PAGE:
“Not Justin” Continues Showing Baseball Who He Really Is
Cleveland Indians starting pitcher Shane Bieber dazzled once again Tuesday against the Cincinnati Reds. The 25-year old right-hander went 7 2/3 innings while allowing two runs, two home runs, and two walks on five hits. In addition, Bieber recorded eight strikeouts and threw a total of 106 pitches.
After allowing a home run to the third batter of the game, Nicholas Castellanos, Bieber settled in nicely. He kept cruising along until the bottom of the fourth inning when Cincinnati Reds third baseman Eugenio Suarez hit his first home run of the year.
On the year, Bieber now has a 0.83 ERA through three starts. Furthermore, over that span, he has a .160 Opponent Batting Average Against along with a 14.54 K/9 rate.
In fact, Bieber has thrown so many strikes so far that he’s made history. Dating back to 1893, Bieber has the third-most strikeouts ever over the first three games in an MLB season. Nolan Ryan accomplished that feat with 37 K’s over his first three starts in 1973. Former Houston Astros starter Gerrit Cole ranks second with 36 from the 2018 regular season.
So, what has made Bieber so effective thus far? Heading into the year, he looked primed to be the Cleveland Indians ace. However, no one likely saw numbers like this coming.
All About the Four-Seamer and Curveball
Shane Bieber relies heavily on a five-pitch repertoire. In that repertoire is a mid-90’s fastball, low-80s curveball, and an upper-80s slider, changeup, and yes a cutter. So far this season, he has relied on his four-seamer 39.7% and his curveball 34.8% of the time. That is vastly different compared to how often he relies on his slider, changeup, and cutter.
Bieber has just introduced the cutter into his pitch repertoire over his last two starts. Those starts came against the Minnesota Twins and aforementioned Cincinnati Reds. It isn’t a pitch that he heavily relies on (yet), but is still effective. Over both of those starts, Bieber threw his cutter 6.9% of the time.
Furthermore, Bieber has only thrown his slider at a 10.5% clip and has relied on his changeup 8.2% so far. Last year, he relied more on his slider compared to his curveball. Over 34 games last season, Bieber threw his slider 26.5% compared to his curveball 20.5% of the time. Although this year’s sample size is much smaller, that could be a big reason why Bieber has been so successful thus far.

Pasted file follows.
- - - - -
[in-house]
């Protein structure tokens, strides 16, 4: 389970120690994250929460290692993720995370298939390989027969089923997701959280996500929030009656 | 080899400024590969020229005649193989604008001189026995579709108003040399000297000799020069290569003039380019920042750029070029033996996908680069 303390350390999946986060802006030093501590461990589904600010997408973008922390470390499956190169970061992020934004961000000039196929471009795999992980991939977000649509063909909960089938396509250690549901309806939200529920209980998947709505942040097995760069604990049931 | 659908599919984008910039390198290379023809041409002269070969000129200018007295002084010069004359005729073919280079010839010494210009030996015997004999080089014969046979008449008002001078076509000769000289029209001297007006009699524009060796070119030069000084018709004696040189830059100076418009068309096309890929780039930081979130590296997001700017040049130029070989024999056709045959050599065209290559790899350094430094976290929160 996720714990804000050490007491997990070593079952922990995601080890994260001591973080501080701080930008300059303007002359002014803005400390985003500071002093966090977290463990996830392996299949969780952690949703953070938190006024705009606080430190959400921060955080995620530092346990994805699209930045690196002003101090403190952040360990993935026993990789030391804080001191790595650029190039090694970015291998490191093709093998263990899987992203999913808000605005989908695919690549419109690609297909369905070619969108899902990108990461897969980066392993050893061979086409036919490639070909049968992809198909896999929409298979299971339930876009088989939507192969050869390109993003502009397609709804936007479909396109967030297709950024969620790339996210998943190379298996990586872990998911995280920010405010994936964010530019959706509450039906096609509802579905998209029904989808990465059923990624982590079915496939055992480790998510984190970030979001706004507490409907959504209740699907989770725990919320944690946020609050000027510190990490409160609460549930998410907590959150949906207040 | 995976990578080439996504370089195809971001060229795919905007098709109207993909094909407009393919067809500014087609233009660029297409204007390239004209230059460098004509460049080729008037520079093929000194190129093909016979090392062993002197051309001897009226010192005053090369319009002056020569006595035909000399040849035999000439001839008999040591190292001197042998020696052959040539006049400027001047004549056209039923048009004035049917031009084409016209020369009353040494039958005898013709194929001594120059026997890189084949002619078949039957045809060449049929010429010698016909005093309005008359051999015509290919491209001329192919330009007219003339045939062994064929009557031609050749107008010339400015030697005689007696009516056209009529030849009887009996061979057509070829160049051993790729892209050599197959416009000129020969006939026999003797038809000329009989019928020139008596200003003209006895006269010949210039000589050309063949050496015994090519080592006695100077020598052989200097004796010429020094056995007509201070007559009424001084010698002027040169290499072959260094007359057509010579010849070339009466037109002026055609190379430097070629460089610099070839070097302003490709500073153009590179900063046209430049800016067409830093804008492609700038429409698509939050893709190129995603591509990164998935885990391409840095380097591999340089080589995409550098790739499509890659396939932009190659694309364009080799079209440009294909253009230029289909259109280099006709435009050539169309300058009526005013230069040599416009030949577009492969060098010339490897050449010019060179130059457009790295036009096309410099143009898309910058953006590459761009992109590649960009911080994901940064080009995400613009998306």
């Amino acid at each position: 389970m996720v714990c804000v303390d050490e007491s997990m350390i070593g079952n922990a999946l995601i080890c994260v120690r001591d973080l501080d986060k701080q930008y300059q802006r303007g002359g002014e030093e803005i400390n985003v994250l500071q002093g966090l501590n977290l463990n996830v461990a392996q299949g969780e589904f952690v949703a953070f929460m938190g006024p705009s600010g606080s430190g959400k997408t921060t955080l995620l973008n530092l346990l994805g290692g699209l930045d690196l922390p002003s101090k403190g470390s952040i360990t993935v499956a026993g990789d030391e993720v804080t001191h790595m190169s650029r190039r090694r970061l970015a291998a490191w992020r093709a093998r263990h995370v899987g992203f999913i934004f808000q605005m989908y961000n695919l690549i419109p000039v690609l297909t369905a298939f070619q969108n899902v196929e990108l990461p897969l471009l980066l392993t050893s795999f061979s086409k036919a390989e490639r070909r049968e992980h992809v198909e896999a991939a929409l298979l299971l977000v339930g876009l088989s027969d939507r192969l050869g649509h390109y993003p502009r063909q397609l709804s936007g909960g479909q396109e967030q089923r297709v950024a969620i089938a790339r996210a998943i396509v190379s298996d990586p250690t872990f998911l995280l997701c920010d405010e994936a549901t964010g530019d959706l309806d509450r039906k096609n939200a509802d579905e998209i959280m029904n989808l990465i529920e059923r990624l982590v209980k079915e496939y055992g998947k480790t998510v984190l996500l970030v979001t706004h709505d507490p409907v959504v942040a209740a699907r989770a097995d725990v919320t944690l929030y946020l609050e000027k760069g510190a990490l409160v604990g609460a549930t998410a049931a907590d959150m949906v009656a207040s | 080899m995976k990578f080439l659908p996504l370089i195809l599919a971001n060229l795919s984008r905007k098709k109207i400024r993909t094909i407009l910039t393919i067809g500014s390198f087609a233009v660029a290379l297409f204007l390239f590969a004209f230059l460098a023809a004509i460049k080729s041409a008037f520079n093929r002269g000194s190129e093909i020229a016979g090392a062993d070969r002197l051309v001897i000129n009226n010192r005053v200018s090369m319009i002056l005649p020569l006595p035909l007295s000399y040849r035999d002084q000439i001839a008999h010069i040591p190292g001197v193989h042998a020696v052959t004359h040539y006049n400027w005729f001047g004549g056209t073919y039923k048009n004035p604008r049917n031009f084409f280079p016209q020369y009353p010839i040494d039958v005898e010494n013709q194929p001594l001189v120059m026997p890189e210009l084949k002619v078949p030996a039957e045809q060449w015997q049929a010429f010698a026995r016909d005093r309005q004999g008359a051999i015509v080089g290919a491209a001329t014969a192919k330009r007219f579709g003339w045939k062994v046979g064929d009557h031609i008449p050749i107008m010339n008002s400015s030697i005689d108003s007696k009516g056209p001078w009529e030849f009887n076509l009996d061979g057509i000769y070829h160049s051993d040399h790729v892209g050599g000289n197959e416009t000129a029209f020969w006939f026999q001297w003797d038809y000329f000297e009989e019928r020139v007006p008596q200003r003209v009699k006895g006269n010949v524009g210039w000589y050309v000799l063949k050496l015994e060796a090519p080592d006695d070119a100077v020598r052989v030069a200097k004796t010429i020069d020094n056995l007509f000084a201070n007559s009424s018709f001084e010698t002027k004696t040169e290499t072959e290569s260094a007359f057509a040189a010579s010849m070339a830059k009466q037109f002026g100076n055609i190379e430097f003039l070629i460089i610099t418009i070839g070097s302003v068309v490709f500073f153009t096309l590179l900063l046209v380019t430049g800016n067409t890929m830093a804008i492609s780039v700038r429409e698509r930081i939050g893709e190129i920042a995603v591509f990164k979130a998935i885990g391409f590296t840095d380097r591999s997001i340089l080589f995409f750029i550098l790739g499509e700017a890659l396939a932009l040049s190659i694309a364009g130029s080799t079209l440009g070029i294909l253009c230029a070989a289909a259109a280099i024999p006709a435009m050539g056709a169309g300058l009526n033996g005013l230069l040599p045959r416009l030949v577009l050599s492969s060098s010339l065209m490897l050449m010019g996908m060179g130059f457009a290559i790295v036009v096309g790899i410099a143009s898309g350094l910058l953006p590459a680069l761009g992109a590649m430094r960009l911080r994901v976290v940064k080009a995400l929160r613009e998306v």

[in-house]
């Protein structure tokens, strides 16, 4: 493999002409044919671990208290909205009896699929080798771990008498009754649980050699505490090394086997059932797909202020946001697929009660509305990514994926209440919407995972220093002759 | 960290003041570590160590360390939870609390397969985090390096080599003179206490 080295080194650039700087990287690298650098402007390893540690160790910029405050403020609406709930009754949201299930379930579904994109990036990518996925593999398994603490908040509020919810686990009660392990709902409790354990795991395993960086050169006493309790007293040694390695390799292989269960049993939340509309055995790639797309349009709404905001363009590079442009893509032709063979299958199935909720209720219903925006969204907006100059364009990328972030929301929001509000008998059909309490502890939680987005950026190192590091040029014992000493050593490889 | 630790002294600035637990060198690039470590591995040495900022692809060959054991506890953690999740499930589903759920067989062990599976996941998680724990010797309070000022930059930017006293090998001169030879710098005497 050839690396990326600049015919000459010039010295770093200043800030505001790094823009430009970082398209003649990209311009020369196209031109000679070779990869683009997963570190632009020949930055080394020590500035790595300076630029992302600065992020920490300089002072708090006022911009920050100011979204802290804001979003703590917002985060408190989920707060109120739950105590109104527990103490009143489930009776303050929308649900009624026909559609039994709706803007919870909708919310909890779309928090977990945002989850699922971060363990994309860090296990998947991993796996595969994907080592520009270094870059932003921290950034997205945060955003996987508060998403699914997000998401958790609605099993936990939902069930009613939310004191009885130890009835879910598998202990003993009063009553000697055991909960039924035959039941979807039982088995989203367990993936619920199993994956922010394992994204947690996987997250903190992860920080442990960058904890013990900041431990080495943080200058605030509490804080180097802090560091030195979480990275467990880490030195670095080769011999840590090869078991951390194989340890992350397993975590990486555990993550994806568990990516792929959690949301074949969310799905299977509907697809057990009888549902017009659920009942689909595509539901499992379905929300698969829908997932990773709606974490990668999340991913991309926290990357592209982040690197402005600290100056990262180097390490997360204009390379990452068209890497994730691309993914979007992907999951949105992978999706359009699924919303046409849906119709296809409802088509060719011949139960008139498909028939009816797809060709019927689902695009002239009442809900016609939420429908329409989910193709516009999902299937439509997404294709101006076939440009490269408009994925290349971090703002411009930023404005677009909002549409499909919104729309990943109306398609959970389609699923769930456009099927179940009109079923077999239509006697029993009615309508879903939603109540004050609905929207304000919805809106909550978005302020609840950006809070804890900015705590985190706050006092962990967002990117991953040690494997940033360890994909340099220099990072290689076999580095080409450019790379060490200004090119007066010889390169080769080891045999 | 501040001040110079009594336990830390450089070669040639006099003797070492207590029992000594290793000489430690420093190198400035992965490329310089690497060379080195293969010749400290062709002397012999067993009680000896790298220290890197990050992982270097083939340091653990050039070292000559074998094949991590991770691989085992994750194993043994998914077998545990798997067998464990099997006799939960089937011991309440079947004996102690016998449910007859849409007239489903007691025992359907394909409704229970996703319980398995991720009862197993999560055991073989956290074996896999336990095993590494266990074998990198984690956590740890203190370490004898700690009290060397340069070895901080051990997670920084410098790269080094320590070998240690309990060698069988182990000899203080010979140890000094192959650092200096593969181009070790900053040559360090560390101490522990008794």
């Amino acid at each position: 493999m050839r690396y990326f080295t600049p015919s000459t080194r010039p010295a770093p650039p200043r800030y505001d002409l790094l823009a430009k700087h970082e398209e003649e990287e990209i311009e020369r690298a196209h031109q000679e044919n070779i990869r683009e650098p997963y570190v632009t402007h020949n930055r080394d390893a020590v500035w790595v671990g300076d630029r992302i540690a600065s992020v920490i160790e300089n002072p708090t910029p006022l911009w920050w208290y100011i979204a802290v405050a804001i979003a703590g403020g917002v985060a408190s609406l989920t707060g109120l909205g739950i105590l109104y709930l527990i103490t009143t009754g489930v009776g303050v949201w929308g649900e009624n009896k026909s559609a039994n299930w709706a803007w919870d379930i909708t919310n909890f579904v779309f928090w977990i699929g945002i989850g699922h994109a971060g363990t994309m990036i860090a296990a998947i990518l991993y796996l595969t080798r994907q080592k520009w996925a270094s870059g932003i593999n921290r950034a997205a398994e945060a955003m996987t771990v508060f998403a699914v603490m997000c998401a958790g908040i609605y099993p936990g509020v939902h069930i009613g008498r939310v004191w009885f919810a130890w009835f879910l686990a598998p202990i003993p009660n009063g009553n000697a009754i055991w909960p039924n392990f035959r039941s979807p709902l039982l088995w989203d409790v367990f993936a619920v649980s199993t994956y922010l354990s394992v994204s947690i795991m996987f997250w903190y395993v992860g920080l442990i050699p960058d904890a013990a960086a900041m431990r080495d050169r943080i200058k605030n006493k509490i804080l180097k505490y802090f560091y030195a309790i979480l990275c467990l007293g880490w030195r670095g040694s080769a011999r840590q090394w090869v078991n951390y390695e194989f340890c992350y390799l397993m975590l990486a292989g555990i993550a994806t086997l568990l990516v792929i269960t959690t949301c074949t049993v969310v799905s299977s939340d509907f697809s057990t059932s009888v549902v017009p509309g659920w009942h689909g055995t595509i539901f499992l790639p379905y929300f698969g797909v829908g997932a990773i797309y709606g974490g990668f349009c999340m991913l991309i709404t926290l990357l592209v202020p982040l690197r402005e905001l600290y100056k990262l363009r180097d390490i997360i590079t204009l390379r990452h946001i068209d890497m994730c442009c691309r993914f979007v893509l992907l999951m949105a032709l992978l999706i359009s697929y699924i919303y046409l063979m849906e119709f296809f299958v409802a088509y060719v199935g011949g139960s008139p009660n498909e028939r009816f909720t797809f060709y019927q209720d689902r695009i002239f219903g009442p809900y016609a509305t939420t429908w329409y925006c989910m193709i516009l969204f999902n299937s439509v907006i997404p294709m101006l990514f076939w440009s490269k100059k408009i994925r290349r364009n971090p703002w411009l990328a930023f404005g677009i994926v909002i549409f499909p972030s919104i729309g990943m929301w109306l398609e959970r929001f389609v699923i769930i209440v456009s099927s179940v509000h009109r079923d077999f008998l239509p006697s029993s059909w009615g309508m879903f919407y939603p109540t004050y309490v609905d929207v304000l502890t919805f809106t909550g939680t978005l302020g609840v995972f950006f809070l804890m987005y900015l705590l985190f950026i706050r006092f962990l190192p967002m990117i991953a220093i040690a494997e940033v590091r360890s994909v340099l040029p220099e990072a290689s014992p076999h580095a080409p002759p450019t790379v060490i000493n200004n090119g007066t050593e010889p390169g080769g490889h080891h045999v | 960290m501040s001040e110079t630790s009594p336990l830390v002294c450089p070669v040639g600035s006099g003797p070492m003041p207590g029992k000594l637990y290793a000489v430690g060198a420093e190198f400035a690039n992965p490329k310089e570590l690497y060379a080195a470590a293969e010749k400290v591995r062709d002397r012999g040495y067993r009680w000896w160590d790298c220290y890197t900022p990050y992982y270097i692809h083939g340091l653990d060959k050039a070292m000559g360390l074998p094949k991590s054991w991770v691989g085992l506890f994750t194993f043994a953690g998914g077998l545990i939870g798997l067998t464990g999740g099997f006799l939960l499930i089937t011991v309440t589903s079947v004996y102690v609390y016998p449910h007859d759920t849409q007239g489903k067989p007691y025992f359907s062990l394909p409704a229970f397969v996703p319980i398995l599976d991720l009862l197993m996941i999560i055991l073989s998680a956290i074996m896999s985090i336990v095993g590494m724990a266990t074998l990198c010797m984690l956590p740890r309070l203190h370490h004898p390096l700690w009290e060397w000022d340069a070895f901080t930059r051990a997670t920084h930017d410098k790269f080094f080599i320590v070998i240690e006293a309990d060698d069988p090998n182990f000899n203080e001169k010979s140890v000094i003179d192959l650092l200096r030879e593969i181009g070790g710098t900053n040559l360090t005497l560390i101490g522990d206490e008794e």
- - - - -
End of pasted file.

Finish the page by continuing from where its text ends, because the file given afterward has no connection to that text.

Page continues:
Furthermore, both his four-seamer and curveball are featuring more spin than they did last season. In 2019, Bieber’s four-seamer had a spin rate of 2,254 RPM. So far this season, that value sits at 2,313 RPM. Beyond that, his curveball has a spin rate of 2,338 RPM this year compared to 2,303 RPM last year. As a result, there is simply more movement on both of those pitches for Bieber and in turn that is contributing to his success.
Beyond his reliance on the four-seamer and curveball along with the increase in spin rate, Bieber’s chase rate is also higher this year. Again, it’s a small sample size but so far his chase rate is setting at 34.5%. In contrast, last season he had a chase rate of 32.4%.
Additionally, when opposing teams hitters are chasing, they are having a hard time making contact. In 2019, opponents made contact on 44.9% of the pitches that they chased. On the other hand, so far this season that value sits at 30.0%.
Chase rate is significant because it refers to the pitches outside of the strike zone that a hitter swings at. Most of the time, those pitches are the bad ones that hitters chase. If Bieber is able to continue locating his pitches as he has so far, then he will continue having success as this season wears on.
Finally, Bieber has been very effective against both lefties and righties. He has held lefties to a batting line of .159/.179/.158. Against lefties, Bieber has recorded 14 of the total 35 strikeouts that he has on the year. Additionally, right-handers are hitting .162/.225/.324 when Bieber is on the mound. For a team like the St. Louis Cardinals or Detroit Tigers, Bieber’s effectiveness will pay huge dividends for the Indians. Although the Cardinals and Tigers lineups feature switch hitters, they are predominantly right-handed.
One of the best examples of Bieber’s effectiveness against lefties occurred during last week’s Minnesota Twins game. Left-handed hitting outfielder Eddie Rosario was up to bat and over three appearances, he struck out once and had two infield hits that resulted in outs. All three outs came low and away in the comparison to the strike zone.
In the end, the changes that Shane Bieber has made in regard to his reliance on the four-seamer and curveball as well as spin rate is working. Bieber has the makings of a true ace and is only starting to come into his true prime years this season.
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